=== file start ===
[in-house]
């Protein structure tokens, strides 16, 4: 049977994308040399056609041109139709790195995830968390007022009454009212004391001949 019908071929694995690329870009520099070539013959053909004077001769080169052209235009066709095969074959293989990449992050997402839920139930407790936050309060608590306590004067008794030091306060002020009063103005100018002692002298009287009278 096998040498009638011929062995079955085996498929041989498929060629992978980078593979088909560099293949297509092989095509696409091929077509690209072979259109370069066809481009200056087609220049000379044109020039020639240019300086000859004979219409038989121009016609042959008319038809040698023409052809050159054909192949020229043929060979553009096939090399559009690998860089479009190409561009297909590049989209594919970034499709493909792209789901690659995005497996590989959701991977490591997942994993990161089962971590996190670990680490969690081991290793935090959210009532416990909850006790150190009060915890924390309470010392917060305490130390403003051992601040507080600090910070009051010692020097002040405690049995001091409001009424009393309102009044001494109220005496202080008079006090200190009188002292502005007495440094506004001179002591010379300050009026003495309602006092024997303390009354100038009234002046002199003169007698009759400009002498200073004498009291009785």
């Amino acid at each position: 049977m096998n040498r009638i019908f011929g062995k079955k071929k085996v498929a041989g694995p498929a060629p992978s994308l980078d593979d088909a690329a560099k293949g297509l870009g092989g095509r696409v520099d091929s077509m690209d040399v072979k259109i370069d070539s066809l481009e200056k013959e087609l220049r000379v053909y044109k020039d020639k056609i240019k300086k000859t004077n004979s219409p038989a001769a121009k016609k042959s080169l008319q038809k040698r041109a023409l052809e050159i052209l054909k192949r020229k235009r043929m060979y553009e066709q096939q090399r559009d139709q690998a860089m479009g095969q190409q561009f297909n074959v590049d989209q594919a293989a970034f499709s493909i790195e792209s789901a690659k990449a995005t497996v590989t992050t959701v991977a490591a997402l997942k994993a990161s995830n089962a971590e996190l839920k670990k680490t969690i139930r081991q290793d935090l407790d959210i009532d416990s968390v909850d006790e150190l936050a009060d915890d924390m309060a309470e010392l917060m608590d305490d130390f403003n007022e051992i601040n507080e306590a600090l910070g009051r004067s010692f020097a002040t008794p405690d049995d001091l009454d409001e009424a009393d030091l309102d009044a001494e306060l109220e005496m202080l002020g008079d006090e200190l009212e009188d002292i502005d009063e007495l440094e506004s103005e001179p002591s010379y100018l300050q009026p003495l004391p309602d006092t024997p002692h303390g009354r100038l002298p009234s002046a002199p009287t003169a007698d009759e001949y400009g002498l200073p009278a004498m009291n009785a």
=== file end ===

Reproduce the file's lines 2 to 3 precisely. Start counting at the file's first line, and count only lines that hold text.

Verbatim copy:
């Protein structure tokens, strides 16, 4: 049977994308040399056609041109139709790195995830968390007022009454009212004391001949 019908071929694995690329870009520099070539013959053909004077001769080169052209235009066709095969074959293989990449992050997402839920139930407790936050309060608590306590004067008794030091306060002020009063103005100018002692002298009287009278 096998040498009638011929062995079955085996498929041989498929060629992978980078593979088909560099293949297509092989095509696409091929077509690209072979259109370069066809481009200056087609220049000379044109020039020639240019300086000859004979219409038989121009016609042959008319038809040698023409052809050159054909192949020229043929060979553009096939090399559009690998860089479009190409561009297909590049989209594919970034499709493909792209789901690659995005497996590989959701991977490591997942994993990161089962971590996190670990680490969690081991290793935090959210009532416990909850006790150190009060915890924390309470010392917060305490130390403003051992601040507080600090910070009051010692020097002040405690049995001091409001009424009393309102009044001494109220005496202080008079006090200190009188002292502005007495440094506004001179002591010379300050009026003495309602006092024997303390009354100038009234002046002199003169007698009759400009002498200073004498009291009785």
């Amino acid at each position: 049977m096998n040498r009638i019908f011929g062995k079955k071929k085996v498929a041989g694995p498929a060629p992978s994308l980078d593979d088909a690329a560099k293949g297509l870009g092989g095509r696409v520099d091929s077509m690209d040399v072979k259109i370069d070539s066809l481009e200056k013959e087609l220049r000379v053909y044109k020039d020639k056609i240019k300086k000859t004077n004979s219409p038989a001769a121009k016609k042959s080169l008319q038809k040698r041109a023409l052809e050159i052209l054909k192949r020229k235009r043929m060979y553009e066709q096939q090399r559009d139709q690998a860089m479009g095969q190409q561009f297909n074959v590049d989209q594919a293989a970034f499709s493909i790195e792209s789901a690659k990449a995005t497996v590989t992050t959701v991977a490591a997402l997942k994993a990161s995830n089962a971590e996190l839920k670990k680490t969690i139930r081991q290793d935090l407790d959210i009532d416990s968390v909850d006790e150190l936050a009060d915890d924390m309060a309470e010392l917060m608590d305490d130390f403003n007022e051992i601040n507080e306590a600090l910070g009051r004067s010692f020097a002040t008794p405690d049995d001091l009454d409001e009424a009393d030091l309102d009044a001494e306060l109220e005496m202080l002020g008079d006090e200190l009212e009188d002292i502005d009063e007495l440094e506004s103005e001179p002591s010379y100018l300050q009026p003495l004391p309602d006092t024997p002692h303390g009354r100038l002298p009234s002046a002199p009287t003169a007698d009759e001949y400009g002498l200073p009278a004498m009291n009785a």